The State of Minnesota, by Hubert H. Humphrey, III, its then Attorney General, Appellant, Blue Cross and Blue Shield of Minnesota, Plaintiff vs. Philip Morris USA, Inc., Respondent, R.J. Reynolds Tobacco Company, et al., Respondents, Brown & Williamson Tobacco Corporation, et al., Defendants, A.H. Hermel Candy & Tobacco Co., et al., intervenors, Respondents, Council of Independent Tobacco Manufacturers of America, intervenor, Respondent, Commonwealth Brands, Inc., intervenor, Respondent – Case No. A05-2540:  Respondents, tobacco manufacturers who were parties to a 1998 settlement of the state’s tobacco litigation and the distributors of cigarettes made by the settling manufacturers, filed a motion seeking to enforce the settlement agreement.  Respondents asserted that the 2005 Health Impact Fee (fee) imposed by the legislature on the distribution of cigarettes is a “released claim” under the settlement agreement and therefore could not be enforced against them.  The Council of Tobacco Manufacturers of America (CTMA) and Commonwealth Brands, a manufacturer not a party to the settlement agreement, intervened in the suit and asserted that if the fee could not be imposed on the products of the settling manufacturers, it could not be imposed on the products of nonsettling manufacturers.  The district court ruled that the fee violated the settlement agreement and invalidated the fee with respect to the settling manufacturers.  The district court also ruled that the fee could not be applied to nonsettling manufacturers under the Uniform Taxation Clause of the state constitution.  The supreme court granted the State’s petition for accelerated review.  The issues on appeal are:  (1) whether the 1998 settlement bars application of the fee to products of the settling manufacturers; and (2) if so, whether application of the fee to products of nonsettling manufacturers violates the state constitution.  (On appeal from Ramsey County District Court.)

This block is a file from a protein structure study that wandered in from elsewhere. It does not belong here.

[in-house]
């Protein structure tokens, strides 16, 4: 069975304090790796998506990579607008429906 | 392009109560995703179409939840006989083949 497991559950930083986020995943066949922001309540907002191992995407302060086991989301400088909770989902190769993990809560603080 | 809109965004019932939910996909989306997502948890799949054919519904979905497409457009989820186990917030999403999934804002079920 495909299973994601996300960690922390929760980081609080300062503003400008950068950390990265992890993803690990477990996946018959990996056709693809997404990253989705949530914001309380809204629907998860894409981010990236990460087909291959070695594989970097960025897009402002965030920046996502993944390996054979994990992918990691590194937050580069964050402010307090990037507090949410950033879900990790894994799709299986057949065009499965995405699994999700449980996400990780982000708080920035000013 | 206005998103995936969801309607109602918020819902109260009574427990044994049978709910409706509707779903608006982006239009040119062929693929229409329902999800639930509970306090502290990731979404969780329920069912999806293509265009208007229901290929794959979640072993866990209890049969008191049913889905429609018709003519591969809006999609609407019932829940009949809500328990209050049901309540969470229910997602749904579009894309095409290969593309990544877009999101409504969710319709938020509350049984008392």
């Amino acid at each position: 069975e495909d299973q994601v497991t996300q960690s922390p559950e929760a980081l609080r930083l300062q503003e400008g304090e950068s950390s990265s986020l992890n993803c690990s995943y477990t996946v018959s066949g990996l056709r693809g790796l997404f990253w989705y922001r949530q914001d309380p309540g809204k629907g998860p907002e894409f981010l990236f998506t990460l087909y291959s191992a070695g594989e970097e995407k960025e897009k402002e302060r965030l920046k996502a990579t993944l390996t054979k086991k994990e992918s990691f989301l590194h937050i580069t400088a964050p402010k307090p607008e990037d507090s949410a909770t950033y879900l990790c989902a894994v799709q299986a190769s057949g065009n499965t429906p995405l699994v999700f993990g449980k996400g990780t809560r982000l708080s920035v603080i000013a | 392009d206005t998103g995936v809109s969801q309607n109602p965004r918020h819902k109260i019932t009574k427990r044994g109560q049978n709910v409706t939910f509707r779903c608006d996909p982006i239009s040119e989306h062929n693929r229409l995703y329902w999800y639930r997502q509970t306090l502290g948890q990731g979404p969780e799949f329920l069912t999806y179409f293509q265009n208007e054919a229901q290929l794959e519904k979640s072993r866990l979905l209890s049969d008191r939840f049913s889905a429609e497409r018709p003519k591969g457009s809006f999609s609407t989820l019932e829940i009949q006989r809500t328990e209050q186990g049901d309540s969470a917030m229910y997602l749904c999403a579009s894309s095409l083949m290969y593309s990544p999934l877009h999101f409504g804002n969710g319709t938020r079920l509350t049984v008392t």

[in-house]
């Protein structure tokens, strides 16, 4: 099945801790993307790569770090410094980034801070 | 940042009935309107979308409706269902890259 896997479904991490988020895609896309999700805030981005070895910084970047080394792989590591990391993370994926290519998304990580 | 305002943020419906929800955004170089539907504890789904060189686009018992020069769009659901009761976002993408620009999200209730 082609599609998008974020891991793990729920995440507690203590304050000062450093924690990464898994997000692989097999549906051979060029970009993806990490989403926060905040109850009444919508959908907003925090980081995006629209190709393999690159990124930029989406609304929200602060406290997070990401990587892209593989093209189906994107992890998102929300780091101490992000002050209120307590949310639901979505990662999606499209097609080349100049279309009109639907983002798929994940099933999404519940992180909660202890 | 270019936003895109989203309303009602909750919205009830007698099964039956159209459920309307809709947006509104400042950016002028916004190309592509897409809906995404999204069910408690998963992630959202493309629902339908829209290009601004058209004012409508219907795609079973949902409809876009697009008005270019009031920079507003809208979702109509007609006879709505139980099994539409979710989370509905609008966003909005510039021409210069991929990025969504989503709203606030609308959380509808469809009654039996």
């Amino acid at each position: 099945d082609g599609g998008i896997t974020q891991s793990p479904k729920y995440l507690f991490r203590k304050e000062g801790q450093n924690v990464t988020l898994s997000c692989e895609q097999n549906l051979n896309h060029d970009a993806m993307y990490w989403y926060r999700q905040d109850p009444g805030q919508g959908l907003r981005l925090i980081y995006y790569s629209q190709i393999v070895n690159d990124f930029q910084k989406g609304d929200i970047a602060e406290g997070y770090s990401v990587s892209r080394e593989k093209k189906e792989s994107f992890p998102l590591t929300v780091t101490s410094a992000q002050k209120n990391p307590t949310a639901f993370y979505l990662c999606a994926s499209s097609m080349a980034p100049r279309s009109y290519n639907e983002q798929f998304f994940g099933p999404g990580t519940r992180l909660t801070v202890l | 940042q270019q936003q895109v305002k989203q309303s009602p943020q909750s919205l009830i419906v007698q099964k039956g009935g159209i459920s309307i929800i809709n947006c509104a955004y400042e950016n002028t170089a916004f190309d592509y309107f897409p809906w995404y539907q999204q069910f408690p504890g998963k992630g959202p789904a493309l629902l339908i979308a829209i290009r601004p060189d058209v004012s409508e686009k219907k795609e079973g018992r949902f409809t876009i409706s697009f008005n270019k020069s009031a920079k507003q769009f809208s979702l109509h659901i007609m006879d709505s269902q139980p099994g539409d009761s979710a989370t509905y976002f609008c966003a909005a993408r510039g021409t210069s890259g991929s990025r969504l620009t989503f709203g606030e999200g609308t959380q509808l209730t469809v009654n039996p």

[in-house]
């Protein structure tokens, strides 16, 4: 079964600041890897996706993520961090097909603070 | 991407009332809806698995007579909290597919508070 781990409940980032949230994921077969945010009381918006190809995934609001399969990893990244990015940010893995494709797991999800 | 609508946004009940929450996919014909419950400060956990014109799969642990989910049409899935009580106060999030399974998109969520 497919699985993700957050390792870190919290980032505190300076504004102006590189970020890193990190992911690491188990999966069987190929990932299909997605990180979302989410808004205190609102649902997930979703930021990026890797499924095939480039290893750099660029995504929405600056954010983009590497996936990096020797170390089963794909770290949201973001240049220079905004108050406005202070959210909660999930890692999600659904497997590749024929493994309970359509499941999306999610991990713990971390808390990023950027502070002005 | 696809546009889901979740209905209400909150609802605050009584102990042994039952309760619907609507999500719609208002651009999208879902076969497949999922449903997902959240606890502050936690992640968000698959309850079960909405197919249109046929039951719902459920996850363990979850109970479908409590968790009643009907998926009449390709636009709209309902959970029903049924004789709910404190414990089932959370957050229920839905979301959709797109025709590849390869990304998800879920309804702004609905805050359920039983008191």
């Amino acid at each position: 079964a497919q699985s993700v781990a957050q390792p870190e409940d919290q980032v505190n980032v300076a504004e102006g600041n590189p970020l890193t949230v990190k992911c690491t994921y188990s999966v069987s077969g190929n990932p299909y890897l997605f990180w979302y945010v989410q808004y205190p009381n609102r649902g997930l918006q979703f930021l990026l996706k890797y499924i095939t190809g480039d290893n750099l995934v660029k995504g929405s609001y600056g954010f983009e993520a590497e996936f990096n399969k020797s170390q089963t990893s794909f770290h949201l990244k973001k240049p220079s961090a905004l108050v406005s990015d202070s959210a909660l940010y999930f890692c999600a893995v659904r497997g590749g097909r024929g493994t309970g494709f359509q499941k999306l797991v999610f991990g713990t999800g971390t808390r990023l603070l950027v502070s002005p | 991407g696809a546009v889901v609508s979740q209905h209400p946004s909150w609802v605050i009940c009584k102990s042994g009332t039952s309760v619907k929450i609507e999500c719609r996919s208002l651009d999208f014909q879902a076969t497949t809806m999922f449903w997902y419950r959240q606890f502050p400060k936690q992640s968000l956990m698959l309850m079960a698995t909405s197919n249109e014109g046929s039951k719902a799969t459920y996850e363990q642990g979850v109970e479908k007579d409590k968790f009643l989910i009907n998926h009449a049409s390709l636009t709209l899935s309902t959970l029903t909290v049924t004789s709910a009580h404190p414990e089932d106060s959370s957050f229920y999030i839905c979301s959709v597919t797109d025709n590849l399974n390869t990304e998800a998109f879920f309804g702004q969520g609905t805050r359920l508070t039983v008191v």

Mwati P. McKenzie, Appellant vs. State of Minnesota, Respondent – Case No. A05-1526:  On appeal from the denial of his petition for postconviction relief from his conviction for first-degree murder, appellant Mwati McKenzie presents the following issues for review:  (1) whether the district court erred in holding that McKenzie was not entitled to retroactive application of Blakely v. Washington, 124 S. Ct. 2531 (2004), to his 1993 conviction; and (2) whether the district court erred in denying McKenzie’s claim for restitution of monies withheld from his prison income on the ground the claim was not properly before the court.  (On appeal from Hennepin County District Court.)

 

Wednesday, April 12, 2006, 9:30 a.m., Minneapolis South High School

 

            Marcus Robert Urban, a minor, et al., by and through their parent and natural guardian, Todd Michael Urban, and Todd Michael Urban, individually, Appellants vs. The American Legion Department of Minnesota, Respondent, The American Legion and its Subdivisions, Respondents – Case No. A04-1409:  Appellant Todd Urban filed a Civil Damages Act suit against the local American Legion that made an illegal sale of alcohol to a nonmember who was involved in a car accident that killed Urban’s wife and left two of his sons permanently disabled.  Urban also sued respondents American Legion Department of Minnesota (State Legion) and The American Legion (National Legion) on a theory of vicarious liability.  The district court granted the State Legion’s and the National Legion’s motions for summary judgment.  The court of appeals affirmed.  The issue on appeal is whether a parent organization may be held vicariously liable for an illegal sale of alcohol by a subsidiary organization under the Civil Damages Act.  (On appeal from Goodhue County District Court.)